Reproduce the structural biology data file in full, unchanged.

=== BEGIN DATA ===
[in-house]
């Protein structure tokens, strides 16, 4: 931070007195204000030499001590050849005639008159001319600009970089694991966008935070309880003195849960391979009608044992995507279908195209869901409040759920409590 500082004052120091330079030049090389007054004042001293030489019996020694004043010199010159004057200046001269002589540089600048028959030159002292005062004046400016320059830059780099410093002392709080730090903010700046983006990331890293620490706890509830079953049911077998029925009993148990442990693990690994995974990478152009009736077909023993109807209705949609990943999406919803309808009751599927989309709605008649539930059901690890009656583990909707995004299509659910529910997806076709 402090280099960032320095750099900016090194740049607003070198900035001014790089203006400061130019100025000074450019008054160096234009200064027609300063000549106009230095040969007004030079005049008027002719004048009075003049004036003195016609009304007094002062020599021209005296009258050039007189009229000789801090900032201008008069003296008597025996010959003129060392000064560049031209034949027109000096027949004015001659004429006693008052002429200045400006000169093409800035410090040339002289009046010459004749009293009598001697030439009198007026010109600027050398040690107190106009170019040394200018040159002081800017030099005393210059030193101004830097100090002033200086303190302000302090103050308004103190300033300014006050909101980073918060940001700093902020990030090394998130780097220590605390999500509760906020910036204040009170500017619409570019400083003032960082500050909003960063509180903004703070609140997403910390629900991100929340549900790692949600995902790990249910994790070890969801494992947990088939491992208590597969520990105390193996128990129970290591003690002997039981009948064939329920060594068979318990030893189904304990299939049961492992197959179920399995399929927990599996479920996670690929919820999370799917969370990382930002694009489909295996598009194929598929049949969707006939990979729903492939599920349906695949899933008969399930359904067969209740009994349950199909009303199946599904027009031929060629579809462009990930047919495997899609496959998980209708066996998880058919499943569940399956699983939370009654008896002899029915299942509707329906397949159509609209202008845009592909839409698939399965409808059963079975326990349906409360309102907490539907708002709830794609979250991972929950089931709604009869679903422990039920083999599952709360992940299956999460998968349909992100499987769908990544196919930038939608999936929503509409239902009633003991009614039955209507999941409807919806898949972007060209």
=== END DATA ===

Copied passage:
[in-house]
């Protein structure tokens, strides 16, 4: 931070007195204000030499001590050849005639008159001319600009970089694991966008935070309880003195849960391979009608044992995507279908195209869901409040759920409590 500082004052120091330079030049090389007054004042001293030489019996020694004043010199010159004057200046001269002589540089600048028959030159002292005062004046400016320059830059780099410093002392709080730090903010700046983006990331890293620490706890509830079953049911077998029925009993148990442990693990690994995974990478152009009736077909023993109807209705949609990943999406919803309808009751599927989309709605008649539930059901690890009656583990909707995004299509659910529910997806076709 402090280099960032320095750099900016090194740049607003070198900035001014790089203006400061130019100025000074450019008054160096234009200064027609300063000549106009230095040969007004030079005049008027002719004048009075003049004036003195016609009304007094002062020599021209005296009258050039007189009229000789801090900032201008008069003296008597025996010959003129060392000064560049031209034949027109000096027949004015001659004429006693008052002429200045400006000169093409800035410090040339002289009046010459004749009293009598001697030439009198007026010109600027050398040690107190106009170019040394200018040159002081800017030099005393210059030193101004830097100090002033200086303190302000302090103050308004103190300033300014006050909101980073918060940001700093902020990030090394998130780097220590605390999500509760906020910036204040009170500017619409570019400083003032960082500050909003960063509180903004703070609140997403910390629900991100929340549900790692949600995902790990249910994790070890969801494992947990088939491992208590597969520990105390193996128990129970290591003690002997039981009948064939329920060594068979318990030893189904304990299939049961492992197959179920399995399929927990599996479920996670690929919820999370799917969370990382930002694009489909295996598009194929598929049949969707006939990979729903492939599920349906695949899933008969399930359904067969209740009994349950199909009303199946599904027009031929060629579809462009990930047919495997899609496959998980209708066996998880058919499943569940399956699983939370009654008896002899029915299942509707329906397949159509609209202008845009592909839409698939399965409808059963079975326990349906409360309102907490539907708002709830794609979250991972929950089931709604009869679903422990039920083999599952709360992940299956999460998968349909992100499987769908990544196919930038939608999936929503509409239902009633003991009614039955209507999941409807919806898949972007060209």